A string of bravura songs and borrowed staging ideas do not a successful musical make. But they may be more than enough for a profitable tour.
A musical adaptation of the Robert Louis Stevenson 1886 novella, “Jekyll & Hyde” came to life five years ago at Houston’s Alley Theater on the heels of composer Frank Wildhorn’s self-produced concept album. After several Broadway producing teams failed to move it, the show got a boost from a second concept album, this time a double CD that garnered airplay and Olympic anthem status. The 34-week Broadway-tryout tour opened in Dallas.
As a Gothic thriller, patently in the “Phantom” mode, it’s a crowd-pleaser, particularly in the cast’s awesome singing. But Wildhorn, writer-lyricist Leslie Bricusse and Alley director Gregory Boyd have reworked extensively Stevenson’s split-personality horror story into a gloomy wannabe epic and melodrama-fantasia on the themes of hypocrisy and duality. The result is that we don’t care much about the principals until well into the second act of this overlong opus.
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Creatives have added a double love interest — both stock characters. Jekyll (Robert Cuccioli), the proper doctor, is engaged to Lisa (Christiane Noll), the good daughter of Jekyll’s hospital boss. After the board rejects his good-vs.-evil research proposal, Jekyll frequents a canned Victorian version of the Kit Kat Klub, complete with dancing hookers, one of whom (Linda Eder) he befriends. Emboldened by her Sally Bowles-ish sauciness, he decides to test his formula on himself.
In Stevenson’s story, Hyde trampled a child and murdered an innocent man — for no reason. Here, he vengefully heads after Jekyll’s enemies on the hospital board. But they’re hypocrites and comic grotesques, killed off with bits of ghoulish humor. In effect, they deserve what they get. This might implicate the audience in Hyde’s evil, but nothing is made of it. It’s only when Hyde threatens Jekyll’s happiness toward the end that anything’s at stake. As it is, the first act feels static, another case of an upper-class Brit going slumming.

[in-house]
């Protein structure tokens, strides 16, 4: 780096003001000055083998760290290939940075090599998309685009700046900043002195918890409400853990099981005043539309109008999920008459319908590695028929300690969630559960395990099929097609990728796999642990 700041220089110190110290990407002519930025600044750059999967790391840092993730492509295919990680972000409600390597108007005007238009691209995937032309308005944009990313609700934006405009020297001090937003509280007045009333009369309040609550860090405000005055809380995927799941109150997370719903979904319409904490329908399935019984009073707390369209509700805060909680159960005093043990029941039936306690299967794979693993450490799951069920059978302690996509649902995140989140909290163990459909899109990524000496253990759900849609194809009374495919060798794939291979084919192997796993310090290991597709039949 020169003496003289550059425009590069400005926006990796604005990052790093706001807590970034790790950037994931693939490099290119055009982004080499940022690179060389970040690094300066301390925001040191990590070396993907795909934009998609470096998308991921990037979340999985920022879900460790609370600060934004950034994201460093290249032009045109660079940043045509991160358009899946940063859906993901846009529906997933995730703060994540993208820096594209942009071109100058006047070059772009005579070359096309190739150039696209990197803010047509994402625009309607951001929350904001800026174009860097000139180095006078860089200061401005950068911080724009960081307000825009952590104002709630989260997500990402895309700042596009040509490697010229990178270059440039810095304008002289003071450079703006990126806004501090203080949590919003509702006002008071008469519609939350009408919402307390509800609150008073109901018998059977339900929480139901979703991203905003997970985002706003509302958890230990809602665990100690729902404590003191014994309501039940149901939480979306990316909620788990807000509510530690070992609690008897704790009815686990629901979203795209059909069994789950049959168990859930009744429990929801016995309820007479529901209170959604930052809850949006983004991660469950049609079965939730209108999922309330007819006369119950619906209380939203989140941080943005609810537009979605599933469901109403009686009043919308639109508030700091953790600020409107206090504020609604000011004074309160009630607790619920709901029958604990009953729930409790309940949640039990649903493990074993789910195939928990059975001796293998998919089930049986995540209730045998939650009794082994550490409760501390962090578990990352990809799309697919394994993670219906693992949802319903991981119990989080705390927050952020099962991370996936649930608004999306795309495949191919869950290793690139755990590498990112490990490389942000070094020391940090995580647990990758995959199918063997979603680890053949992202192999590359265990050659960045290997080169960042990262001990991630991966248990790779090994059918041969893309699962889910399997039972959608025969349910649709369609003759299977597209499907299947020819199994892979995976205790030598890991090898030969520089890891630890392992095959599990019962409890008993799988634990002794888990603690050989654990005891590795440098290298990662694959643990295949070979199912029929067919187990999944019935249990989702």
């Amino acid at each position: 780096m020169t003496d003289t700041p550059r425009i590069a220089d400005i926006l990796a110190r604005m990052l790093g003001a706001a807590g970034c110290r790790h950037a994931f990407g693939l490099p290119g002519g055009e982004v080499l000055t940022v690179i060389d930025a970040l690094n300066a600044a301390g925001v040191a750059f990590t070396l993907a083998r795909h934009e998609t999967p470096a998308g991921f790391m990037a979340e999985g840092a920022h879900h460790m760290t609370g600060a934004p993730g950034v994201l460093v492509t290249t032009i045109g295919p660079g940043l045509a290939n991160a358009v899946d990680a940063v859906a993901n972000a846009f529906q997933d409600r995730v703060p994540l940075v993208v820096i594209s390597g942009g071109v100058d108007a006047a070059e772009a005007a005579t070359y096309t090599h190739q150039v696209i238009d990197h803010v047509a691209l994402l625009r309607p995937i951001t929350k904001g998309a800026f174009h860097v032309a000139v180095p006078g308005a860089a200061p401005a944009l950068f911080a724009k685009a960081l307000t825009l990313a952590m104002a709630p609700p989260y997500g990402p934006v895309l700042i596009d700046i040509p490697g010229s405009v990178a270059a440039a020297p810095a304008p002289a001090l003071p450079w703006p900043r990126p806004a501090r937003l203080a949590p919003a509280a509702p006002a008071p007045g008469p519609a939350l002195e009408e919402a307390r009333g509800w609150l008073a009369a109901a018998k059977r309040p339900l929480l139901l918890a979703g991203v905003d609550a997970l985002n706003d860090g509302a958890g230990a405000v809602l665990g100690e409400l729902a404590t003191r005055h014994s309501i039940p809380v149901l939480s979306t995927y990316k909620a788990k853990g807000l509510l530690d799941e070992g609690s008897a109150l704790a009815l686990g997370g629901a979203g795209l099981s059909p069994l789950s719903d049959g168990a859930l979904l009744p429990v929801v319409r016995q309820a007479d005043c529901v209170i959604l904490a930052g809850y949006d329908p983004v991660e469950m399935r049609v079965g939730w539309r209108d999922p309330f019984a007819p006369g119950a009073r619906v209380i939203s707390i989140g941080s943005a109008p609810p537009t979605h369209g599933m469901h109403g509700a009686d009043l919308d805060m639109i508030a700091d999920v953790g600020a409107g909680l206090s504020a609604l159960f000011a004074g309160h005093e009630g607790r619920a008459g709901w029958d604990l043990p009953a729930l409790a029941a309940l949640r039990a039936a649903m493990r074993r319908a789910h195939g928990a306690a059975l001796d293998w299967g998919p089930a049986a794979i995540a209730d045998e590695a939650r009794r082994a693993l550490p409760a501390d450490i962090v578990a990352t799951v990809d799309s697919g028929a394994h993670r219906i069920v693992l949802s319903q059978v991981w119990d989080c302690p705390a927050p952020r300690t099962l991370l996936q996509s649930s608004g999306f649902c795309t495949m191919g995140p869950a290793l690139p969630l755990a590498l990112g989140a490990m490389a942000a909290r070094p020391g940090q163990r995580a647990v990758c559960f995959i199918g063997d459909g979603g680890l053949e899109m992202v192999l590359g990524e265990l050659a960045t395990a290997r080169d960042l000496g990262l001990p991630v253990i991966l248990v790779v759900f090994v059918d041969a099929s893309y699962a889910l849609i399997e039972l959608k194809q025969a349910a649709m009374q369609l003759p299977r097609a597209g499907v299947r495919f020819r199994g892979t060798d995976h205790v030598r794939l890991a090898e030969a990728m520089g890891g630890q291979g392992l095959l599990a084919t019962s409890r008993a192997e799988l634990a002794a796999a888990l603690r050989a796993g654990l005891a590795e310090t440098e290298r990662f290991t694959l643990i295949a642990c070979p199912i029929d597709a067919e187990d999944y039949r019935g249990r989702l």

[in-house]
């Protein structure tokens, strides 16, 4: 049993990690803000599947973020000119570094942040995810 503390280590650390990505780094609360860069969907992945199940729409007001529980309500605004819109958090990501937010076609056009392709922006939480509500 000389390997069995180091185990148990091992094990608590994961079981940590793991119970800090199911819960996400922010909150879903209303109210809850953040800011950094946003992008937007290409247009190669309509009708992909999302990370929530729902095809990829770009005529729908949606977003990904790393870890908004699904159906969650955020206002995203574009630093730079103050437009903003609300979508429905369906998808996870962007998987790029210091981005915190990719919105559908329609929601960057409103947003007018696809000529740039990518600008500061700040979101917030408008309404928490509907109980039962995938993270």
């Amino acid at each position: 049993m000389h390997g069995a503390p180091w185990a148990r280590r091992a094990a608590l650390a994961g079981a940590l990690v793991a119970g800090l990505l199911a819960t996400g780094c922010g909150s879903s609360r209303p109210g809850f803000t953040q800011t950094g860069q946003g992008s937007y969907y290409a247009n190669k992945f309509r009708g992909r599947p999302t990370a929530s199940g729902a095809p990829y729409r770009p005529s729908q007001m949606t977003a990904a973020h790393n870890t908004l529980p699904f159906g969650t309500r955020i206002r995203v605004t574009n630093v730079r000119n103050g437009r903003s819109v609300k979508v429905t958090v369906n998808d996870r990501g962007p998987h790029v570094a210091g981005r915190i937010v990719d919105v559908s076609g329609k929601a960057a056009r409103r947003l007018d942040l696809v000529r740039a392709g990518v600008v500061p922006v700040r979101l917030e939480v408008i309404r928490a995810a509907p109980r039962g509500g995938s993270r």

As a composer, Wildhorn will be compared to Andrew Lloyd Webber, but where Lloyd Webber came out of British art rock with its pop playfulness and classical pretensions, Wildhorn’s music recalls formula rockmeisters like Styx or Toto and pop ballad-belters like Whitney Houston. Other than a waltz and a requiem, what we get are big, soaring, hook-filled anthems belted by leather-lunged singers. In short, this may be the first “adult contemporary” musical.
In addition to “Phantom” and “Cabaret,” the show recalls “Sweeney Todd” in its metallic set and its attempts at social comment — with opening number “Facade” heavily underlining Victorian hypocrisy. Boyd, in particular, seems to have “Sweeney” in mind. Yet curiously, “Sweeney” choreographer Larry Fuller has little to do, and most of it not that exciting. Even the Kit Kat dance number “Bring on the Men” (whose melody recalls “Those Were the Days”) doesn’t relieve the first-act stasis.
It’s typical of the show’s split personality that its big hit, “This Is the Moment,” is a classic declaration of heroic pop ego — sung while Jekyll is going to take his medicine. That is, “the greatest moment of them all” is the doctor’s decision to self-destruct. Yet the number is presented utterly without irony or foreshadowing. It’s as if a singer belted “My Way” while shooting up smack. Add Bricusse’s generic lyrics, and the score at times like this seems perfectly detachable from characters and action.
Boyd was smart not to try any big-monster-makeup transformation. Cuccioli mostly messes up his long hair and shifts from the earnest-tenor to the growling-baritone end of his impressive range. But the special effects do give him a possible musical first: He duets with himself as both characters.
As for leading lady Eder, she shows little thesp or terpsichorean ability, but no one notices as long as her mouth is open. The 12-time “Star Search” winner has a stunning, show-stopping voice. The show’s muddle and bombast don’t seem to bother audiences: She has them on their feet.
Songs were dropped and rear-ranged in Dallas. A menacing pimp named Spider appears and is left undeveloped. The show was still being worked on, and needed it. “Jekyll & Hyde” may be a hit on tour, but in New York, it’s liable to get its throat cut.